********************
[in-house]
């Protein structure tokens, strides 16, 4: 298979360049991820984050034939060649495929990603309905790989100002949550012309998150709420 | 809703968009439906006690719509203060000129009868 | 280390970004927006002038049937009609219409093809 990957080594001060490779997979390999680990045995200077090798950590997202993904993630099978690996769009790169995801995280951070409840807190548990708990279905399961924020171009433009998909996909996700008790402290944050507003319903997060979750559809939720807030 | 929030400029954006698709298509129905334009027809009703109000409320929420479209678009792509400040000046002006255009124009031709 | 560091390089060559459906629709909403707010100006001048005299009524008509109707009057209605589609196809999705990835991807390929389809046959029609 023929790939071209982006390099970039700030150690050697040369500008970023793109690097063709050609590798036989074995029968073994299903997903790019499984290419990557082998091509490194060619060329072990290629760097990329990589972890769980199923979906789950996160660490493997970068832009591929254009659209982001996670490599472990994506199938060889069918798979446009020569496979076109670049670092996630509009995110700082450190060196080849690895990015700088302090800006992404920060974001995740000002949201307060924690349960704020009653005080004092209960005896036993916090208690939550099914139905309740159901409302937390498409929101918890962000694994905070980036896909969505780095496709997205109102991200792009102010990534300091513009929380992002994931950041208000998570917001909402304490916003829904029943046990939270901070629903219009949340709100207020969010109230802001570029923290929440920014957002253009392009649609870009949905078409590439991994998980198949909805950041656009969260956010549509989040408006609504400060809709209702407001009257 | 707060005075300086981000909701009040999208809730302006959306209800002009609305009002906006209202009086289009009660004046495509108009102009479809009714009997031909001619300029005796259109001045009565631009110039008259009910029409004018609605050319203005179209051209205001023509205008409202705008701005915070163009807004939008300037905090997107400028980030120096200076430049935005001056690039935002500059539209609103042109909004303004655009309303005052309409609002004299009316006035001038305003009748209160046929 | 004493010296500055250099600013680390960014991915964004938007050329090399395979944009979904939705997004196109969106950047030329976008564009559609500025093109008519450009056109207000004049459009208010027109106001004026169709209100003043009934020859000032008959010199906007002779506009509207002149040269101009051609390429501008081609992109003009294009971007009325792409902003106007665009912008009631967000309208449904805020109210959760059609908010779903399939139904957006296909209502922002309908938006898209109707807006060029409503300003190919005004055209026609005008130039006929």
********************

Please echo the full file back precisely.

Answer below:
[in-house]
């Protein structure tokens, strides 16, 4: 298979360049991820984050034939060649495929990603309905790989100002949550012309998150709420 | 809703968009439906006690719509203060000129009868 | 280390970004927006002038049937009609219409093809 990957080594001060490779997979390999680990045995200077090798950590997202993904993630099978690996769009790169995801995280951070409840807190548990708990279905399961924020171009433009998909996909996700008790402290944050507003319903997060979750559809939720807030 | 929030400029954006698709298509129905334009027809009703109000409320929420479209678009792509400040000046002006255009124009031709 | 560091390089060559459906629709909403707010100006001048005299009524008509109707009057209605589609196809999705990835991807390929389809046959029609 023929790939071209982006390099970039700030150690050697040369500008970023793109690097063709050609590798036989074995029968073994299903997903790019499984290419990557082998091509490194060619060329072990290629760097990329990589972890769980199923979906789950996160660490493997970068832009591929254009659209982001996670490599472990994506199938060889069918798979446009020569496979076109670049670092996630509009995110700082450190060196080849690895990015700088302090800006992404920060974001995740000002949201307060924690349960704020009653005080004092209960005896036993916090208690939550099914139905309740159901409302937390498409929101918890962000694994905070980036896909969505780095496709997205109102991200792009102010990534300091513009929380992002994931950041208000998570917001909402304490916003829904029943046990939270901070629903219009949340709100207020969010109230802001570029923290929440920014957002253009392009649609870009949905078409590439991994998980198949909805950041656009969260956010549509989040408006609504400060809709209702407001009257 | 707060005075300086981000909701009040999208809730302006959306209800002009609305009002906006209202009086289009009660004046495509108009102009479809009714009997031909001619300029005796259109001045009565631009110039008259009910029409004018609605050319203005179209051209205001023509205008409202705008701005915070163009807004939008300037905090997107400028980030120096200076430049935005001056690039935002500059539209609103042109909004303004655009309303005052309409609002004299009316006035001038305003009748209160046929 | 004493010296500055250099600013680390960014991915964004938007050329090399395979944009979904939705997004196109969106950047030329976008564009559609500025093109008519450009056109207000004049459009208010027109106001004026169709209100003043009934020859000032008959010199906007002779506009509207002149040269101009051609390429501008081609992109003009294009971007009325792409902003106007665009912008009631967000309208449904805020109210959760059609908010779903399939139904957006296909209502922002309908938006898209109707807006060029409503300003190919005004055209026609005008130039006929």